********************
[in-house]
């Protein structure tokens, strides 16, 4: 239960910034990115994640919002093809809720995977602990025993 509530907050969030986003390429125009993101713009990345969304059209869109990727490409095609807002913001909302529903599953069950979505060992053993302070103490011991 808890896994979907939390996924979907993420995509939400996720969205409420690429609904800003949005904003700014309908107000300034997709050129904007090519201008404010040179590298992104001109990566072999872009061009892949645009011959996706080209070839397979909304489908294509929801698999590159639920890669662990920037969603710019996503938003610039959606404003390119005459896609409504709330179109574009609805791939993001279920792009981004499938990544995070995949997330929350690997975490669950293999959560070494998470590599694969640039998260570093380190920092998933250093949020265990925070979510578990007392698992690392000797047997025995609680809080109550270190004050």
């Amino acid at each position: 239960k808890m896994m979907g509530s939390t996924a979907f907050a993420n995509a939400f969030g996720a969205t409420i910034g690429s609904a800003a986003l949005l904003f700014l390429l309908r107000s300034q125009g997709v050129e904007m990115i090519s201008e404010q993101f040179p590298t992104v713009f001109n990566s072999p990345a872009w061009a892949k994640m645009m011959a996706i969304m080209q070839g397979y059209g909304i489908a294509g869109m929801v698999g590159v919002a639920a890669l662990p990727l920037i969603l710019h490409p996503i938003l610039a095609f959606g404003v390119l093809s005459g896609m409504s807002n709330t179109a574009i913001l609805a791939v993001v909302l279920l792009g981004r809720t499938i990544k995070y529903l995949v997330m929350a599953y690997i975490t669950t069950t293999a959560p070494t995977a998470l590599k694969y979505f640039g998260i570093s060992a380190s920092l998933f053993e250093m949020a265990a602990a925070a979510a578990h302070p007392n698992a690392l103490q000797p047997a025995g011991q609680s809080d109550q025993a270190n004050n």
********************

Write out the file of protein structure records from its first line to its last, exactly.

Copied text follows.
[in-house]
């Protein structure tokens, strides 16, 4: 239960910034990115994640919002093809809720995977602990025993 509530907050969030986003390429125009993101713009990345969304059209869109990727490409095609807002913001909302529903599953069950979505060992053993302070103490011991 808890896994979907939390996924979907993420995509939400996720969205409420690429609904800003949005904003700014309908107000300034997709050129904007090519201008404010040179590298992104001109990566072999872009061009892949645009011959996706080209070839397979909304489908294509929801698999590159639920890669662990920037969603710019996503938003610039959606404003390119005459896609409504709330179109574009609805791939993001279920792009981004499938990544995070995949997330929350690997975490669950293999959560070494998470590599694969640039998260570093380190920092998933250093949020265990925070979510578990007392698992690392000797047997025995609680809080109550270190004050």
């Amino acid at each position: 239960k808890m896994m979907g509530s939390t996924a979907f907050a993420n995509a939400f969030g996720a969205t409420i910034g690429s609904a800003a986003l949005l904003f700014l390429l309908r107000s300034q125009g997709v050129e904007m990115i090519s201008e404010q993101f040179p590298t992104v713009f001109n990566s072999p990345a872009w061009a892949k994640m645009m011959a996706i969304m080209q070839g397979y059209g909304i489908a294509g869109m929801v698999g590159v919002a639920a890669l662990p990727l920037i969603l710019h490409p996503i938003l610039a095609f959606g404003v390119l093809s005459g896609m409504s807002n709330t179109a574009i913001l609805a791939v993001v909302l279920l792009g981004r809720t499938i990544k995070y529903l995949v997330m929350a599953y690997i975490t669950t069950t293999a959560p070494t995977a998470l590599k694969y979505f640039g998260i570093s060992a380190s920092l998933f053993e250093m949020a265990a602990a925070a979510a578990h302070p007392n698992a690392l103490q000797p047997a025995g011991q609680s809080d109550q025993a270190n004050n």